The pain just won't end

I lived with an abusive girlfriend for over a year. Now I'm free, but the fear and sadness just won't go away.

Published March 24, 2003 8:15PM (EST)

Dear Cary,

I'm 24 and I live in fear and I have no idea how to change it. Last summer I escaped from an abusive girlfriend I lived with for over a year. I still have flashbacks, really intrusive memories of some of the most intense moments, hitting, yelling. It's been over a year and I still have a constant sadness, a constant doubt I can't conquer. I've changed my life immensely since then. I got myself back in shape, I reimmersed myself in school and work and I'm more active now than I've ever been. In short I've done everything I've read I need to do to get past something like this.

But it hasn't helped. I have an enormous desire to meet people, to be outgoing, but I can't break past the fear. I haven't had the nerve to approach women, and when I've been approached I feel like I'm falling apart. I find myself behind a wall I can't break, fearing the impression I leave on people I meet, fearing they will see through my facade of confidence, see that I am an illusion of a person. I speak candidly with family on occasion, but it's rare. The relationship between my best friend and me has become superficial, still strong, but I fear telling him about my depression, or more than small details of my old relationship, knowing how weak it will make me look.

Even though I'm doing more with my life now than I ever have before, I feel more alone right now than I've ever been. Does time heal wounds like this? What can I do to ease the fear?

No Clever Sign-off

Dear No Clever,

Time does heal wounds like this. But it takes a lot longer than you expect it to. Just when you think it should be getting better, it seems like it's getting worse. It keeps getting worse for a while. You fight it at first but eventually you resign yourself to a lifetime of misery. You figure that can't last long. But it does. It keeps getting worse. Eventually you get used to walking around in a twisted way like some character in a Francis Bacon painting. And gradually it seems to let up, as though you and your suffering had reached equilibrium, and you think, Aha, you've accepted it, there's grace in the world, it's starting to let up.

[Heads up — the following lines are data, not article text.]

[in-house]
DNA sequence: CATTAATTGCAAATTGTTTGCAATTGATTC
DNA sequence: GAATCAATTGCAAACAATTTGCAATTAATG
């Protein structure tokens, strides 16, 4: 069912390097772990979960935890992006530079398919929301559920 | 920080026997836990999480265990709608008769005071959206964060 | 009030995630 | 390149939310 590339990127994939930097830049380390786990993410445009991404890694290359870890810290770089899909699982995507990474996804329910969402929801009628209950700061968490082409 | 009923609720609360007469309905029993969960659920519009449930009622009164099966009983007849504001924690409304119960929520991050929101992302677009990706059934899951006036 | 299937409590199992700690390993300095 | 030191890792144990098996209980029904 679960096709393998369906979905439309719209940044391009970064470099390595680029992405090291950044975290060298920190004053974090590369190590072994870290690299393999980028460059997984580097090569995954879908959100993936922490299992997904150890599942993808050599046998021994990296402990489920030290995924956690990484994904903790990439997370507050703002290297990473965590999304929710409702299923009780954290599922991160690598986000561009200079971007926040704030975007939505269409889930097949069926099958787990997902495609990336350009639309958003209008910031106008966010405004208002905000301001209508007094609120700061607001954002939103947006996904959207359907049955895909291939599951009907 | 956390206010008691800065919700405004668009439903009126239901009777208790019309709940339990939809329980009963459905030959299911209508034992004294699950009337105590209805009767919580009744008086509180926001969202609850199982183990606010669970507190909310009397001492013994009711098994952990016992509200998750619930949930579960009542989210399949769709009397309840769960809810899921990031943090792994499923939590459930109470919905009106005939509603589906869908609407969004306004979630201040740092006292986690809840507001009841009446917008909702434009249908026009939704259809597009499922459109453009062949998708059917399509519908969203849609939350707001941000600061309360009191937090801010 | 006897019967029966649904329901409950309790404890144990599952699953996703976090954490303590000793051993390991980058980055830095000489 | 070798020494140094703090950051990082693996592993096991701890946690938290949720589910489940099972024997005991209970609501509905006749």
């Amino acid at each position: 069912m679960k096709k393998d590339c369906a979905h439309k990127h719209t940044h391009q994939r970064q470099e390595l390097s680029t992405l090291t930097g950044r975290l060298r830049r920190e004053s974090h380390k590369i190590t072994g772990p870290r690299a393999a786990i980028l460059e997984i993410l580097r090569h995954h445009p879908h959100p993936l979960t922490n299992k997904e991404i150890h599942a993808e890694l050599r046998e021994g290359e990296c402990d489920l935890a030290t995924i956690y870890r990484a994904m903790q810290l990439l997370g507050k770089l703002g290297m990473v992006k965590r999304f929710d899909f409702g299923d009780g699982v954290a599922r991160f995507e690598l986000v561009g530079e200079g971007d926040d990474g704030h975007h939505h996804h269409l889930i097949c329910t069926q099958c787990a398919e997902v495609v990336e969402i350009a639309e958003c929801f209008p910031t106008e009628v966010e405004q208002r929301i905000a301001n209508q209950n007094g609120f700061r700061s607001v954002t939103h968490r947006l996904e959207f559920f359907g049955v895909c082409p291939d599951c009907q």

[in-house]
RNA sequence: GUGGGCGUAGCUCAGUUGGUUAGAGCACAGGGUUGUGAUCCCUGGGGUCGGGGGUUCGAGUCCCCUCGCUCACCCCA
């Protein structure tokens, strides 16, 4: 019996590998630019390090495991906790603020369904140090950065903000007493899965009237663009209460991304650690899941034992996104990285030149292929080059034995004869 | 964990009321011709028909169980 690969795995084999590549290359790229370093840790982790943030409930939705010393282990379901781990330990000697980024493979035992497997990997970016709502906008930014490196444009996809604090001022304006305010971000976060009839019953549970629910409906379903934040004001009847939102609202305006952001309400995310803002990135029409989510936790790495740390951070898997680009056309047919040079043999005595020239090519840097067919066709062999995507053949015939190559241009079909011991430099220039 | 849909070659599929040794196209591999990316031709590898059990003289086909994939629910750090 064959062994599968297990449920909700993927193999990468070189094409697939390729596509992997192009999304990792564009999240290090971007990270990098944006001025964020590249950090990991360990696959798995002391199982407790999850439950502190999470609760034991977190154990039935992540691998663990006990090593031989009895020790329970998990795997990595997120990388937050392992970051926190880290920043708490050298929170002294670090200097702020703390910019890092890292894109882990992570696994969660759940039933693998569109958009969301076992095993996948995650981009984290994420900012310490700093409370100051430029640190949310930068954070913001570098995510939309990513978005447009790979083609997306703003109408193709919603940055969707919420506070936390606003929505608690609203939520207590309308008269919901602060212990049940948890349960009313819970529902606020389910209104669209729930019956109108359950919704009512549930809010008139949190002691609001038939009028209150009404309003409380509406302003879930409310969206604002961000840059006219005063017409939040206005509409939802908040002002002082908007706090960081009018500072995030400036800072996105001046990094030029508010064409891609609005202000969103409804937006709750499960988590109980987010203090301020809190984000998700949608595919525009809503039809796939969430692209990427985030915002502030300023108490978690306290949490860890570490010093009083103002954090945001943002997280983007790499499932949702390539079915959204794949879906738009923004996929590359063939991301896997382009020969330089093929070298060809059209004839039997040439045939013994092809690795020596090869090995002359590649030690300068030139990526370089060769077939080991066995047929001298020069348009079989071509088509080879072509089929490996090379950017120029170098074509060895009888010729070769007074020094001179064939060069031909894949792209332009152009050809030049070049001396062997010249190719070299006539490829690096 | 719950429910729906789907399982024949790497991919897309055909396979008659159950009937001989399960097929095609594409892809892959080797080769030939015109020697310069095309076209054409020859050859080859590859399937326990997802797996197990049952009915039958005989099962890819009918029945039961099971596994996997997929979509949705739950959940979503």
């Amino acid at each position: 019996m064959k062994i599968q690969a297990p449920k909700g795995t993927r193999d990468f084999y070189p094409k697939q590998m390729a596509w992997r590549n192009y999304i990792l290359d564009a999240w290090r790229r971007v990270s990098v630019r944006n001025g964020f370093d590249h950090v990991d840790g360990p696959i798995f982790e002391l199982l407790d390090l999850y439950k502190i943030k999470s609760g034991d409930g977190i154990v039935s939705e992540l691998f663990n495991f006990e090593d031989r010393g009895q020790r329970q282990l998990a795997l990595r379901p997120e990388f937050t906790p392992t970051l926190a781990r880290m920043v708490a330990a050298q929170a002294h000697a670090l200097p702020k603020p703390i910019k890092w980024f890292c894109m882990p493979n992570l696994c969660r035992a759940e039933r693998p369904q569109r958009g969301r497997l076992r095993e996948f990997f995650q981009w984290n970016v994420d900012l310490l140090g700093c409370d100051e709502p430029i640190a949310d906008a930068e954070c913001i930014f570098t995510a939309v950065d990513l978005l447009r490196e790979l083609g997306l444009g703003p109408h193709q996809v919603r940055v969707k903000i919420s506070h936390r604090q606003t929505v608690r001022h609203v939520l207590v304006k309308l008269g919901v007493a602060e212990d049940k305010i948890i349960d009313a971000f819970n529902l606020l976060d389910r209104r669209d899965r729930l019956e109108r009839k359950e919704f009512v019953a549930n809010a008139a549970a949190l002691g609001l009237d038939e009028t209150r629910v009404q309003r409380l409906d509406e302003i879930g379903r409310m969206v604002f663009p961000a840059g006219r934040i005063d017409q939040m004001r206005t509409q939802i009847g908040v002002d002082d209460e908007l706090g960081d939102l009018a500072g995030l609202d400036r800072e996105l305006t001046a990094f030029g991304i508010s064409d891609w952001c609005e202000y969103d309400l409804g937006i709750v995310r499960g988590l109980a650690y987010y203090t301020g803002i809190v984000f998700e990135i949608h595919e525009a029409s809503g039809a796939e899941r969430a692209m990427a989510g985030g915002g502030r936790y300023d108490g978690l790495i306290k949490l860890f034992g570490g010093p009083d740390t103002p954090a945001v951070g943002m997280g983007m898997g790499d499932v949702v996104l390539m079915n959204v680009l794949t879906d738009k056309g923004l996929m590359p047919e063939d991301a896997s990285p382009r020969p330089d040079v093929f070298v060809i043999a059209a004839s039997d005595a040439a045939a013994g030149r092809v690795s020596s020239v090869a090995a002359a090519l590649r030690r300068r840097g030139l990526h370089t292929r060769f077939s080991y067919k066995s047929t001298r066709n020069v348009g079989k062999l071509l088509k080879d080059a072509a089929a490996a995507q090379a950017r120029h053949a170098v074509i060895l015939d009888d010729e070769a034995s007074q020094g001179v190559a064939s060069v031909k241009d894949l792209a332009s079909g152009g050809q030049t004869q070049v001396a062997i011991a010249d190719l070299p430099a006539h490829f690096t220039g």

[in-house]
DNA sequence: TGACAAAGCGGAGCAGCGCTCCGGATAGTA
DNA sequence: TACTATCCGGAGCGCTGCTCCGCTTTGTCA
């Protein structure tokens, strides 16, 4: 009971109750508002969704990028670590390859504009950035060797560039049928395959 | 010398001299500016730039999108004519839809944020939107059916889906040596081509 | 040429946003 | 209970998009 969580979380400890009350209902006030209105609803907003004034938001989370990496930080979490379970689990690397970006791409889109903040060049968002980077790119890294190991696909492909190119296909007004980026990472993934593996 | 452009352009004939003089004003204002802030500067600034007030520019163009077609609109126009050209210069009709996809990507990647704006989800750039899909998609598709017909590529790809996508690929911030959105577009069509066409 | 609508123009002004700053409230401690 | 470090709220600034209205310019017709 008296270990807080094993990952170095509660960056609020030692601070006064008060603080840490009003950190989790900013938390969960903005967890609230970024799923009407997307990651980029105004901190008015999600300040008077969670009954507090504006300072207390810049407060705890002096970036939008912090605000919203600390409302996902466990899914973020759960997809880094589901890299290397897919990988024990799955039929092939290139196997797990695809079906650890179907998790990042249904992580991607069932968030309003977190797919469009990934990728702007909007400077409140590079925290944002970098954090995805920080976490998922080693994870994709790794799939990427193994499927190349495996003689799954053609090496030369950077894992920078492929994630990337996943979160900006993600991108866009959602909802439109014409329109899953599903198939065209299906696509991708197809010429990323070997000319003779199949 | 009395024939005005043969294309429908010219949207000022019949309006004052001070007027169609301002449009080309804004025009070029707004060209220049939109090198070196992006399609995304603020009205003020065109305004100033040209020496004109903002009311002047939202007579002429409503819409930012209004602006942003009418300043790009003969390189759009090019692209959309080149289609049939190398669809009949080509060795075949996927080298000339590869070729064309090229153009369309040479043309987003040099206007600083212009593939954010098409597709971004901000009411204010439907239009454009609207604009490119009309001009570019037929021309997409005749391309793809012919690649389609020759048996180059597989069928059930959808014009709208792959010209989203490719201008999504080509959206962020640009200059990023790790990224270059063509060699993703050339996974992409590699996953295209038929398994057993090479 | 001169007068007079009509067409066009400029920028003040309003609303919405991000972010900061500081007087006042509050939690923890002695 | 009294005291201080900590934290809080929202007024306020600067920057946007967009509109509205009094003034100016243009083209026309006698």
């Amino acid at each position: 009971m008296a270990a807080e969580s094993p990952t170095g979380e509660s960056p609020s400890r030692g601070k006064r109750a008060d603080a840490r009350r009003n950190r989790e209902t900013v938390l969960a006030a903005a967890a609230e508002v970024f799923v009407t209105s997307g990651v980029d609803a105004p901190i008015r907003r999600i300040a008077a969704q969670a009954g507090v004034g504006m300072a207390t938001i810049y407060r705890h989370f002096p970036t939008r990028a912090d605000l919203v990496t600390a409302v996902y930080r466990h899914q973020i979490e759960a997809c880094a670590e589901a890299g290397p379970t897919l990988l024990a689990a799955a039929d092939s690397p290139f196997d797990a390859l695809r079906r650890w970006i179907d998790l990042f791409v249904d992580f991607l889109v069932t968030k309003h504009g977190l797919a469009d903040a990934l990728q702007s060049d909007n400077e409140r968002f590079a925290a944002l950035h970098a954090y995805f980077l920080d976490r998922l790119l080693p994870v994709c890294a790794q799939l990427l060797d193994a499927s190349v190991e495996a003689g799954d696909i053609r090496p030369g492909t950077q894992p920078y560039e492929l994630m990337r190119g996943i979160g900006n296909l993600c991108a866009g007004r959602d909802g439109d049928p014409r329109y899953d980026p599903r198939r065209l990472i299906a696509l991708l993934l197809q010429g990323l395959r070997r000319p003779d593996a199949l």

You relax and take a serene walk in the evening and it jumps on you from behind and wraps its scaly arms around your chest and squeezes your breath out. You think, Hey, I thought we were done. "You should have gotten a receipt," it says. And there's this metallic laughter. You feel this cold breath on your neck as it says, What round is this? I forget. So you figure, I guess it's going to do what it's going to do, and accepting it didn't really work, and neither did fighting back, so you figure maybe you can just put it out of your mind, and concentrate on other things.

And struggling to put it out of your mind magnifies its effect. By this time you're almost dead; you're spending your waking hours crawling on the floor of your little apartment, barely breathing. It hurts to talk. Your ribs are bruised from the squeezing. Trying to concentrate on other things hasn't helped, so you try to really accept it this time, to pray to it, visualize it, meditate on it, and you're almost there but then as you're visualizing it and trying to love it it spits in your face and the spittle runs down your cheek. Now it's personal. So you struggle against it again but this time you're so weakened that you collapse in exhaustion and spend days lying on the floor in a kind of emotional coma. You lose a lot of weight. On the advice of friends, you go to therapy. And that seems to help. Crying seems to help. For a day. But then you wake up on the second day after a good therapy session and it's sitting on your chest taking a big warm shit.

It's like taking a beating from a psychopath. There's nothing you can do. It's addicted to beating your ass. Since it's addicted now, it feels like a victim too. It wants you to feel sorry for it. It's thinking about going into recovery, but meanwhile it just keeps beating your ass in a kind of halfhearted way that's almost insulting. It claims that it's actually painful for it to keep beating your ass, but it can't stop. It hints that it's your fault it keeps beating your ass.

And that, too, goes on for longer than you expected.

If that doesn't sound comforting, well, what can I do? It does end. How do I know? Guess what? That guy lying next to you on the floor, taking the blows right there with you, that's me.

So what's the trick? There is no trick. You just lie there and lie there and one day you get up and it's gone. It just got bored with you and left without even saying goodbye.

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Want more advice from Cary? Read Friday's column.

By Cary Tennis

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